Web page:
Erbil, September 20, 2014—I was in Kurdistan, the autonomous region in north Iraq, when President Obama made his September 10 speech justifying his decision to bomb the Islamic State in Iraq and Shams (i.e. Greater Syria), also known as the Islamic State in Iraq and the Levant.
The speech struck me as fanciful for a variety of reasons. For one thing, Obama described an Iraq that doesn’t exist. He mentioned the formation of an inclusive government. It isn’t inclusive. He mentioned the need to strengthen Iraq’s security forces. They don’t have an army, just a bunch of guys collecting paychecks. He talked about Iraqi Sunni Muslim National Guard Forces that need to be trained. I don’t know what he was talking about. What National guard Forces?
Because I was here in Erbil among Christian refugees who had fled Mosul and surrounding Christian towns as ISIS invaded and ordered them to convert, pay a poll tax or die, I also took issue with his statement that these people, as well as other minorities driven from the area into Kurdistan must be permitted to go home.
They don’t want to go home. They’ve had enough. Here’s what I wrote in the Washington Post yesterday:
In the part of his Sept. 10 speech on confronting the Islamic State that probably drew the least attention, President Obama mentioned the need to help Christians and other minorities, expelled from cities and villages in northern Iraq, return from where they came. “We cannot allow these communities to be driven from their ancient homeland,” he said.
Obama got that wrong. Christians, of whom around 120,000 have taken refuge in Iraqi Kurdistan, will not be going home even if their tormentors suddenly disappear.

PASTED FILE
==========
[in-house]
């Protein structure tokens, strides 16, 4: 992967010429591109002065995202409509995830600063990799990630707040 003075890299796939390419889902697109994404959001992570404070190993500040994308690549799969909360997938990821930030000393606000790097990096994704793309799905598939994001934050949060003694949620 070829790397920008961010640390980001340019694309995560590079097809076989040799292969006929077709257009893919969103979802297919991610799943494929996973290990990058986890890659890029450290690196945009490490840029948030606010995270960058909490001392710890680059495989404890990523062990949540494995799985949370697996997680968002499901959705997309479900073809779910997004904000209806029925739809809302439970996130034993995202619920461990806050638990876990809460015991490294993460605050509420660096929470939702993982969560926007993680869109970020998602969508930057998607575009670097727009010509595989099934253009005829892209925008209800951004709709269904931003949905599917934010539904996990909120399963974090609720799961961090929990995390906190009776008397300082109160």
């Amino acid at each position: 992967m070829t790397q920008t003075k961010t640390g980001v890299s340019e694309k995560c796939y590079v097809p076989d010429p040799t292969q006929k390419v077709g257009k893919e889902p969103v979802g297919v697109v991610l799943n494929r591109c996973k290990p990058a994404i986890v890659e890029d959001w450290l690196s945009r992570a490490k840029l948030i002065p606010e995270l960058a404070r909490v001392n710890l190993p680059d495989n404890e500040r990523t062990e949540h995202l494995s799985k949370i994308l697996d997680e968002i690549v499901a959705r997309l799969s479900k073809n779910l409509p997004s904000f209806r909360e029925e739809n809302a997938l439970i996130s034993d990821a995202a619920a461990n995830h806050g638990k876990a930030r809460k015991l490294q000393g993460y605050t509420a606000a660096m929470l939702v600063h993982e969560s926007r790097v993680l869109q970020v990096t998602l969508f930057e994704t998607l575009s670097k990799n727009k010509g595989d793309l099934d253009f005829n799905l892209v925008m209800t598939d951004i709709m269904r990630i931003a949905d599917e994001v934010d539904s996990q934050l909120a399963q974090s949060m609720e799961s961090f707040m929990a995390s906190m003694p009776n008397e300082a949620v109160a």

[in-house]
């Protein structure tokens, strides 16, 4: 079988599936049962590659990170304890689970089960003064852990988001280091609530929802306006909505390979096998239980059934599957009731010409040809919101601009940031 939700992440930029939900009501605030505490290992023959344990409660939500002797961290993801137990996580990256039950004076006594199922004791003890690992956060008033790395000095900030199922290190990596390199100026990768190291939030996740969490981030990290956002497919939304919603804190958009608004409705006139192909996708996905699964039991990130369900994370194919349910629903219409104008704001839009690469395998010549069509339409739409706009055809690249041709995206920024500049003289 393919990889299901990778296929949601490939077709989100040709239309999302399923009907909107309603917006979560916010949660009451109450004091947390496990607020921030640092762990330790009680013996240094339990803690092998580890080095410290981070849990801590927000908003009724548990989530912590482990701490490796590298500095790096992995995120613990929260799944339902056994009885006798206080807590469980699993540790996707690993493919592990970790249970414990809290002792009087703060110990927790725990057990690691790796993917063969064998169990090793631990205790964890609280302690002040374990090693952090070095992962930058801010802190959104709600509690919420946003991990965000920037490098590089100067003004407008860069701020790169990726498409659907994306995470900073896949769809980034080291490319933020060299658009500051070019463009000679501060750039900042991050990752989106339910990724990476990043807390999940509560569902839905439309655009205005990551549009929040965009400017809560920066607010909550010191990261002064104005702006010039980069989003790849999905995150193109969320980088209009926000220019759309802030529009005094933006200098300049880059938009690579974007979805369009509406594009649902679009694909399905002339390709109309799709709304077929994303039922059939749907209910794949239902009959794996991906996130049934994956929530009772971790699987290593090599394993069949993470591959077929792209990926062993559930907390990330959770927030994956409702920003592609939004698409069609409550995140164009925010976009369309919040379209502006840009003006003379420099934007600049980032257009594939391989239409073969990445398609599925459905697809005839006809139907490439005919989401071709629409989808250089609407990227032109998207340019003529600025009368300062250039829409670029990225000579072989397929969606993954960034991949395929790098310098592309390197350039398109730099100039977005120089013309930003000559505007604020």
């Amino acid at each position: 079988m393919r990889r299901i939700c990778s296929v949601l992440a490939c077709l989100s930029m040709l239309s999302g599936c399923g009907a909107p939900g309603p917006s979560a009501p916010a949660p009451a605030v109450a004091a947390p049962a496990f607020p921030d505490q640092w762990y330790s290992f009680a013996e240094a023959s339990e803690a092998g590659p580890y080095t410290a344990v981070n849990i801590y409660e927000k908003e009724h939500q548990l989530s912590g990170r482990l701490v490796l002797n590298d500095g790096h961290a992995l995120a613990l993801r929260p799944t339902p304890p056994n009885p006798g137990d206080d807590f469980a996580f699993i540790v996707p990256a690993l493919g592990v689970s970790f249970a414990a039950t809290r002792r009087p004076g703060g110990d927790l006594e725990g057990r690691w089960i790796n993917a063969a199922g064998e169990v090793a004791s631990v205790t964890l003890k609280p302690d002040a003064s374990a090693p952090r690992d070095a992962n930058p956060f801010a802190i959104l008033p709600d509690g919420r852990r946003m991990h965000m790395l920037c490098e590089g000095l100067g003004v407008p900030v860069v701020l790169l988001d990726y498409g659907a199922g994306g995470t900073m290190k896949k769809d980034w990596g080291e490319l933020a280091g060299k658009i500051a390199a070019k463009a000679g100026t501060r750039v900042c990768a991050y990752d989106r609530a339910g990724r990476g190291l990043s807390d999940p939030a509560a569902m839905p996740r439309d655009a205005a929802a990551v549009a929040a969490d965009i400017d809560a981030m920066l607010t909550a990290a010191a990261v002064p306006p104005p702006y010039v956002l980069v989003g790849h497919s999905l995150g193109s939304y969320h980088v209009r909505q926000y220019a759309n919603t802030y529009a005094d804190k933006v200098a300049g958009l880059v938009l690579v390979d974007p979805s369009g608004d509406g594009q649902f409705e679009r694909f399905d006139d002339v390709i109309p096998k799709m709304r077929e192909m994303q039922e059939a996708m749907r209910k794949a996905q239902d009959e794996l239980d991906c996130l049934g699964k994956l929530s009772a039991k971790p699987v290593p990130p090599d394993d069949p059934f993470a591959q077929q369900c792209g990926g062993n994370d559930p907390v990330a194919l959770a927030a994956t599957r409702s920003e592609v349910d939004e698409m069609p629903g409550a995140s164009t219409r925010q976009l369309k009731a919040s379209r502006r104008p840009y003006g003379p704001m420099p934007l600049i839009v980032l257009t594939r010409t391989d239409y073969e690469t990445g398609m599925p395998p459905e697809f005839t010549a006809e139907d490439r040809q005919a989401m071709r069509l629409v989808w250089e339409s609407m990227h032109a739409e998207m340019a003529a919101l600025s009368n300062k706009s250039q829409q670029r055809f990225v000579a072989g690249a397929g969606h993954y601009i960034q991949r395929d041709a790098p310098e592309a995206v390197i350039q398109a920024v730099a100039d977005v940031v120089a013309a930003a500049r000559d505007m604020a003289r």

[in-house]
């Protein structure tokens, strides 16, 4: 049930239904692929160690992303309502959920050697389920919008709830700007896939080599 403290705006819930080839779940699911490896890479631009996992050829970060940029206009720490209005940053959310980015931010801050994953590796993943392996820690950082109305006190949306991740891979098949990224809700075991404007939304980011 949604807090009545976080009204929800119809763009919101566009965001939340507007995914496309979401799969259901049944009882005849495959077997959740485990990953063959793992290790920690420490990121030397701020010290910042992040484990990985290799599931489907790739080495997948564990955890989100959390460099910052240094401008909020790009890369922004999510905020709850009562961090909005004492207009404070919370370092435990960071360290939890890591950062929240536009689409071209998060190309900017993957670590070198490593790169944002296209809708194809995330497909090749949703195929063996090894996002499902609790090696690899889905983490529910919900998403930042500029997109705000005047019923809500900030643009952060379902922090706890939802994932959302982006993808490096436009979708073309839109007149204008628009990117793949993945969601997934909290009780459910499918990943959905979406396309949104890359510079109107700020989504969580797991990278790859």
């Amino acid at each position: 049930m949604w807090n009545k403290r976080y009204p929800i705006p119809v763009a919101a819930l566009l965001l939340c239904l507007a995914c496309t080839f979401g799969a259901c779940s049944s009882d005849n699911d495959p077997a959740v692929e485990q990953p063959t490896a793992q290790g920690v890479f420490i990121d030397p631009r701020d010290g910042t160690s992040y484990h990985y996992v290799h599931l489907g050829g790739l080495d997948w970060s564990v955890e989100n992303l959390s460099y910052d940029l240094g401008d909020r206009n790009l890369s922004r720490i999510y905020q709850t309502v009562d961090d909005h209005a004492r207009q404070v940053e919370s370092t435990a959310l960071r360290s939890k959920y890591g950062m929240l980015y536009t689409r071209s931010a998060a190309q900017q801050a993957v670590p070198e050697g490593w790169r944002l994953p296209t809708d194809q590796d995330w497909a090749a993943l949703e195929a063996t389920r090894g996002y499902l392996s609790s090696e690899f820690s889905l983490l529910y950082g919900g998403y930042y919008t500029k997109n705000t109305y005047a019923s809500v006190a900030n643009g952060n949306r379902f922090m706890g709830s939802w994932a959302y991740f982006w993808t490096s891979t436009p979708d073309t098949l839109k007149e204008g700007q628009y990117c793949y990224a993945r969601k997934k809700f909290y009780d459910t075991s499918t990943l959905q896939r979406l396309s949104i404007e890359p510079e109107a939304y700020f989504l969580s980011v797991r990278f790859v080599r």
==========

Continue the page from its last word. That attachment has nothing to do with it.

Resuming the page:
I spent 10 days talking with Christian refugees in Irbil, the capital of the northern autonomous region of Kurdistan, this month, and they are adamant they will not be returning to Mosul and nearby towns on what is known as the Nineveh Plain.
It is not simply that these Christians have gone through tremendous trauma. It is not only because they lost everything, including their homes and businesses, and in some cases spent days and even weeks in detention while being badgered to convert to Islam, where they saw babies taken from mothers’ arms to be held for ransom and busloads of young people ferried off into the unknown.
Nor is it because their neighbors, in Mosul but especially in the countryside, welcomed and even joined fighters from the Islamic State, pointed out the homes of minorities and let them know which ones were wealthy.
No, it is because, for Christians in Iraq, the past three months have been the climax of 11 years of hell. We Americans have short memories (that goes for you, too, in the “Bush Was Right” crowd), but it’s worth noting that Christians began having serious problems within a year after the fall of Saddam Hussein in 2003.
You can read the rest here.
It would be good if American presidents would stop inventing an Iraq that doesn’t exist. Bush did it with his weapons of mass destruction, his notion we’d be welcome in Iraq and that once we turned over the country to the new Iraqi government, everything would be swell. Now Obama’s doing it with the counter-attack on ISIS. In any event, don’t try to buffalo the Christian refugees. They know they’re not going back.